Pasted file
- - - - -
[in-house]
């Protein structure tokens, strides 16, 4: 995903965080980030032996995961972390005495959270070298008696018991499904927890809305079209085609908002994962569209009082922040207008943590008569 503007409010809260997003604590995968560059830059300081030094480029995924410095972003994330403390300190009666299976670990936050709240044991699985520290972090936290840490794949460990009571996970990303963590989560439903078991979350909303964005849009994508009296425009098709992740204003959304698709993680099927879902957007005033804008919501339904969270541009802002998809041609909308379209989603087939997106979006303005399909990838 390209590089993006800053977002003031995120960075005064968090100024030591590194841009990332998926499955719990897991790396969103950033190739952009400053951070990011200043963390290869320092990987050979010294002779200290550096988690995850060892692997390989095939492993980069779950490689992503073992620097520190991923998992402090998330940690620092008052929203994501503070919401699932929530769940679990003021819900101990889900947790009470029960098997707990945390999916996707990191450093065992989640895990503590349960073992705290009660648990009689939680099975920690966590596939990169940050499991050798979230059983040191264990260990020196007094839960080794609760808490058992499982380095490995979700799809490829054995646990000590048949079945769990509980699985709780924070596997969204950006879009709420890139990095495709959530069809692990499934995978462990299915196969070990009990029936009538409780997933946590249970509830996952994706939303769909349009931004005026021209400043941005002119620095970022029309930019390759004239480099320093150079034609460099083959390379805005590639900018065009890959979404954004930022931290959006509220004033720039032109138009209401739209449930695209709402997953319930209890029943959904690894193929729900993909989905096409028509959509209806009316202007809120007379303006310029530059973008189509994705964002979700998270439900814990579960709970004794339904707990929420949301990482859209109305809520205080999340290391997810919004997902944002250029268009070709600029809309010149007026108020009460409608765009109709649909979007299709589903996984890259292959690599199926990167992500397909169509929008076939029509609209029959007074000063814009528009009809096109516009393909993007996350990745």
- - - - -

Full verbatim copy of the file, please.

[in-house]
């Protein structure tokens, strides 16, 4: 995903965080980030032996995961972390005495959270070298008696018991499904927890809305079209085609908002994962569209009082922040207008943590008569 503007409010809260997003604590995968560059830059300081030094480029995924410095972003994330403390300190009666299976670990936050709240044991699985520290972090936290840490794949460990009571996970990303963590989560439903078991979350909303964005849009994508009296425009098709992740204003959304698709993680099927879902957007005033804008919501339904969270541009802002998809041609909308379209989603087939997106979006303005399909990838 390209590089993006800053977002003031995120960075005064968090100024030591590194841009990332998926499955719990897991790396969103950033190739952009400053951070990011200043963390290869320092990987050979010294002779200290550096988690995850060892692997390989095939492993980069779950490689992503073992620097520190991923998992402090998330940690620092008052929203994501503070919401699932929530769940679990003021819900101990889900947790009470029960098997707990945390999916996707990191450093065992989640895990503590349960073992705290009660648990009689939680099975920690966590596939990169940050499991050798979230059983040191264990260990020196007094839960080794609760808490058992499982380095490995979700799809490829054995646990000590048949079945769990509980699985709780924070596997969204950006879009709420890139990095495709959530069809692990499934995978462990299915196969070990009990029936009538409780997933946590249970509830996952994706939303769909349009931004005026021209400043941005002119620095970022029309930019390759004239480099320093150079034609460099083959390379805005590639900018065009890959979404954004930022931290959006509220004033720039032109138009209401739209449930695209709402997953319930209890029943959904690894193929729900993909989905096409028509959509209806009316202007809120007379303006310029530059973008189509994705964002979700998270439900814990579960709970004794339904707990929420949301990482859209109305809520205080999340290391997810919004997902944002250029268009070709600029809309010149007026108020009460409608765009109709649909979007299709589903996984890259292959690599199926990167992500397909169509929008076939029509609209029959007074000063814009528009009809096109516009393909993007996350990745």